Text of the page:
This book is very much based on experience from working of real microservices systems. While the examples in the book are not lifted directly from any particular system they are inspired by real world systems. My rule has been that all the examples demonstrate something that could have been in one or more of the systems I have experience with.
With this book I have tried to show two things:
1. How to design a microservices system.
2. How to build such a system using a lightweight .NET based tech stack.
All but one chapter reflect these two levels, in that they start off explaining an aspect of designing a microservice system, and then go on to show how to implement it using my .NET tech stack of choice. This should help make clear which parts make sense regardless of tech stack and which are tech specific. At the end of the book you should have the tools to both design a microservice system and implement it, as we have covered subjects like how to decide what belongs in which microservice, where data resides, how microservices collaborate, how to test such a system, how to make it robust and how gain insights into how it is doing in production.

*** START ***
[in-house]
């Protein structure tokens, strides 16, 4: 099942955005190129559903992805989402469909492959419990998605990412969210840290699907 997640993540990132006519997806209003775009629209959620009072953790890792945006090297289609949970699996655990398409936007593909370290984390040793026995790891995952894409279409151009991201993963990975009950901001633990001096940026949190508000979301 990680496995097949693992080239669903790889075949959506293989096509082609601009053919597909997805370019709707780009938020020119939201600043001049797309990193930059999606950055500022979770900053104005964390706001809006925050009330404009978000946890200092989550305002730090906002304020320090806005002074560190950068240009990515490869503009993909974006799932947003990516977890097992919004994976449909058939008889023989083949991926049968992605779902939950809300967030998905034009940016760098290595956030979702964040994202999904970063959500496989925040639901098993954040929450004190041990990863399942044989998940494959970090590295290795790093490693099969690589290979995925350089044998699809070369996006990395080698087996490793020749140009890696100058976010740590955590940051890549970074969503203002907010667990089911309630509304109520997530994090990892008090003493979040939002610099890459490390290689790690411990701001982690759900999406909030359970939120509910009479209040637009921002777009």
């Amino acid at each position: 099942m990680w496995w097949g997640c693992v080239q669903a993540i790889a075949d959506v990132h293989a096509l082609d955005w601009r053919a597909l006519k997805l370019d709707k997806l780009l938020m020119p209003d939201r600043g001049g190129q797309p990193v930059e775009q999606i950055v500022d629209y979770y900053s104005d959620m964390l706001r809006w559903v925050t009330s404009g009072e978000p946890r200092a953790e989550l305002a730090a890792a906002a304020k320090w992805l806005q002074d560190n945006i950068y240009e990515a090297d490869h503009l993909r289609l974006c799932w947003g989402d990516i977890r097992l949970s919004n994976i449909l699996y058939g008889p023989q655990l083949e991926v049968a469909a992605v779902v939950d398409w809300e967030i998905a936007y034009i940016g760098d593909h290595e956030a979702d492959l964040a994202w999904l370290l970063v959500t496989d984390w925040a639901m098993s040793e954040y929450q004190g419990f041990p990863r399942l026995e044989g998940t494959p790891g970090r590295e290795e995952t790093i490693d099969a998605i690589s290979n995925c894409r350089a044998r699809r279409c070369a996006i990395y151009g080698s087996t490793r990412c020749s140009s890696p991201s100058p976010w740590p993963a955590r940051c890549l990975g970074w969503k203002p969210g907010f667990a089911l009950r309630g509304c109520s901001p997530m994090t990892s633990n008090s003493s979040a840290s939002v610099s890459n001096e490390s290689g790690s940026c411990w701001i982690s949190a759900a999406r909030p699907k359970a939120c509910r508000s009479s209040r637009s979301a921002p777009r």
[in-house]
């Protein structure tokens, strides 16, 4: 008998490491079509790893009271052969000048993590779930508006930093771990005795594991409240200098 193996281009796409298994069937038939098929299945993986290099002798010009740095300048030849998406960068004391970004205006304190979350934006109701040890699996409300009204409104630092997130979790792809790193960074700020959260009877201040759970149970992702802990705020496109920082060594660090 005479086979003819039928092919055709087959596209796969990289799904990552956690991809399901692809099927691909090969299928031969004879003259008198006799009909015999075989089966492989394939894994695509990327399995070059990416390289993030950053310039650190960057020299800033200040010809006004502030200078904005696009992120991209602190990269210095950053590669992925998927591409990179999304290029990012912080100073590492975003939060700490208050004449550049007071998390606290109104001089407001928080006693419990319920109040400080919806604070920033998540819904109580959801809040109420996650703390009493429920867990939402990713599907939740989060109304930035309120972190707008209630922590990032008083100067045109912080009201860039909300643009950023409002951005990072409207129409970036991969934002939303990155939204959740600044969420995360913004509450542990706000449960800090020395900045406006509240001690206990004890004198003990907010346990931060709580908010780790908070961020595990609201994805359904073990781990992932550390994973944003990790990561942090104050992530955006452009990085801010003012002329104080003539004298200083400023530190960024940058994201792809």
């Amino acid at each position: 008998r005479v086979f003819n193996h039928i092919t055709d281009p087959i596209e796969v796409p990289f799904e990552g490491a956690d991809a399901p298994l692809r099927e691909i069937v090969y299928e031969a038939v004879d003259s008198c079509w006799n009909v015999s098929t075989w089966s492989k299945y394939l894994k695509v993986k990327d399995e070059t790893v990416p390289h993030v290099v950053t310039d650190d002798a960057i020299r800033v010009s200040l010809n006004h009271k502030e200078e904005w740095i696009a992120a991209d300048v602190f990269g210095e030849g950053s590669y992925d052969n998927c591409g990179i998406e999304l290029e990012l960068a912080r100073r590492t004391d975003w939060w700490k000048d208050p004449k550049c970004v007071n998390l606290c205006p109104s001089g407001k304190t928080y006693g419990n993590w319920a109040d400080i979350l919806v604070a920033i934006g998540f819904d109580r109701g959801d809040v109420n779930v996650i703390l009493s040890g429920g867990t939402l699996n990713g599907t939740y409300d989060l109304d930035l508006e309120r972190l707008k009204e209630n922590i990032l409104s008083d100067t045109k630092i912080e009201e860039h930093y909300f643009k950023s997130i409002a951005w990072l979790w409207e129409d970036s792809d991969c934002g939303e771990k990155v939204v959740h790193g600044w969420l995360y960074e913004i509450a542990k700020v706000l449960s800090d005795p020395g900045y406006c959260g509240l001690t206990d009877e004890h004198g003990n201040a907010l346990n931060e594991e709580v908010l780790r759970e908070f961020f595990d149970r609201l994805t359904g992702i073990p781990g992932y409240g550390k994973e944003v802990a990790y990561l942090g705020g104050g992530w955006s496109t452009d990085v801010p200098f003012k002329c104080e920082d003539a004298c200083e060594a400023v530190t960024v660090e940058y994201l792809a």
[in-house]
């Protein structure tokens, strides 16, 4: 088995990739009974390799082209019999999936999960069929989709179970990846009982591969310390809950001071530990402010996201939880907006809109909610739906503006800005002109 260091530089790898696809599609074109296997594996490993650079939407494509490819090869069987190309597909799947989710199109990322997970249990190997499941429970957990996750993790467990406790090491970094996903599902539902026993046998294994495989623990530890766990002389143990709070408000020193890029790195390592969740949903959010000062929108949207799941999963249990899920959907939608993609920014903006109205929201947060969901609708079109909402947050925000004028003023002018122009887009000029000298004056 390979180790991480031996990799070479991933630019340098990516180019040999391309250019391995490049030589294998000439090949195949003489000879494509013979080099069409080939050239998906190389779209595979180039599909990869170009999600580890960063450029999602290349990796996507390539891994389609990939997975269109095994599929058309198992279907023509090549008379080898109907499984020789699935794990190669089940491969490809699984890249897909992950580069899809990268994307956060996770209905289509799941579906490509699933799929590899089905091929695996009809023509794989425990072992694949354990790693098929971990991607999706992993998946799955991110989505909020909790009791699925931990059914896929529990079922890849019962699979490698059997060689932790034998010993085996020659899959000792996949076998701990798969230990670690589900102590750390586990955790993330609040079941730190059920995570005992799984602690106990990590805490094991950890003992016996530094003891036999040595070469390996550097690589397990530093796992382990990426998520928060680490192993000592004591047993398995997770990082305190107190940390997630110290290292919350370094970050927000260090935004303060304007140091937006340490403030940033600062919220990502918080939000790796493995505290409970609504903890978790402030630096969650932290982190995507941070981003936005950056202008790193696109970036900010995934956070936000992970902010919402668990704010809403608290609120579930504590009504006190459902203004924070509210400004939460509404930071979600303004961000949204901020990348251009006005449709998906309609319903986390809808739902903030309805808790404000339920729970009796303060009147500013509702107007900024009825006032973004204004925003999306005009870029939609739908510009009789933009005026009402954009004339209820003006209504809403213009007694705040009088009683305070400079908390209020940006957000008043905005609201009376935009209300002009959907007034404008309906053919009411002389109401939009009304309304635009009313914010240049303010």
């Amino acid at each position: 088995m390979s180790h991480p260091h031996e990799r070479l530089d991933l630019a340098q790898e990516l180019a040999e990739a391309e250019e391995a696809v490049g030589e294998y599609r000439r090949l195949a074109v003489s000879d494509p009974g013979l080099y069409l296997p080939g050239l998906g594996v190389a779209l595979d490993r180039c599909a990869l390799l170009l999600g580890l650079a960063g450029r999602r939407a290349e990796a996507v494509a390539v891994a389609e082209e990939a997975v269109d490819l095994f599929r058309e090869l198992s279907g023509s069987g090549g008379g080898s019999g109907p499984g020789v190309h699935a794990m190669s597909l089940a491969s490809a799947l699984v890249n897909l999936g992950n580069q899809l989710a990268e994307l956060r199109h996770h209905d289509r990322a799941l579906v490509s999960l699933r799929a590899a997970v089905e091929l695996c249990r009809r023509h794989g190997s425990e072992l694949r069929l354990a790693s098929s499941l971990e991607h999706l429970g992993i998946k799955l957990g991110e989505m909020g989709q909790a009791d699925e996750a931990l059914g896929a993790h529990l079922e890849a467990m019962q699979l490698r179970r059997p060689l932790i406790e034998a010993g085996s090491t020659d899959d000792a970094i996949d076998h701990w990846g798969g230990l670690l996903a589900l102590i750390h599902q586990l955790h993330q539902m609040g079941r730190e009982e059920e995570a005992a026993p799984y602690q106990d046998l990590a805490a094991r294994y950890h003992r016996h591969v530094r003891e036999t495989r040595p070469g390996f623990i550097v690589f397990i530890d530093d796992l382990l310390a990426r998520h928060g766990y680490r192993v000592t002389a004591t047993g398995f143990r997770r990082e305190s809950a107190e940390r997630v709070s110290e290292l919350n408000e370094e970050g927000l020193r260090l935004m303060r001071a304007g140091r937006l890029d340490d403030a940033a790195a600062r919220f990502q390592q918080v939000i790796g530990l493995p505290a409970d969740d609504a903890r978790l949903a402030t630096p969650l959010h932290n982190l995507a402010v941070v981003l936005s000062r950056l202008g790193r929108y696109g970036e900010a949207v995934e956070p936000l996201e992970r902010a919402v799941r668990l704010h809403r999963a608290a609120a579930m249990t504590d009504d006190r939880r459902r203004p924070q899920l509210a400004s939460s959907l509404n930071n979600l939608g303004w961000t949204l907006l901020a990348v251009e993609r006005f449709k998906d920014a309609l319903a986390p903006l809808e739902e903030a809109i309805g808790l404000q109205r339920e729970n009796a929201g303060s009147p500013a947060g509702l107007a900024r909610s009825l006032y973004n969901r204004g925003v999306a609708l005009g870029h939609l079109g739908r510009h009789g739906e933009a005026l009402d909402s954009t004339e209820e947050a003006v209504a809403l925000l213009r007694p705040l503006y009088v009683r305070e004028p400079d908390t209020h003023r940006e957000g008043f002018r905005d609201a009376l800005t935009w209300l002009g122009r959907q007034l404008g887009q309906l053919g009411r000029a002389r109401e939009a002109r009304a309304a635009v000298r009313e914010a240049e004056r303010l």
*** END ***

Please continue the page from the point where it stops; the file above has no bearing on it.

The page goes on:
The tech stack I use in the book is based on .NET Core, Microsoft's new cross platform version of .NET. On top of .NET Core I use the Nancy web framework and OWIN middleware, which forms a powerful yet simple stack. To compliment this I use various other OSS libraries where appropriate, like Polly and Dapper. The guiding principle in all the tech choices is that they should be simple to use - make the simple stuff simple, while also allowing to do more complex stuff without unwarranted hassle.
You can find the table of contents and a couple of sample chapter on the books page at Manning.
Also, if you are interested in these things, I have a 3 day course around these things available.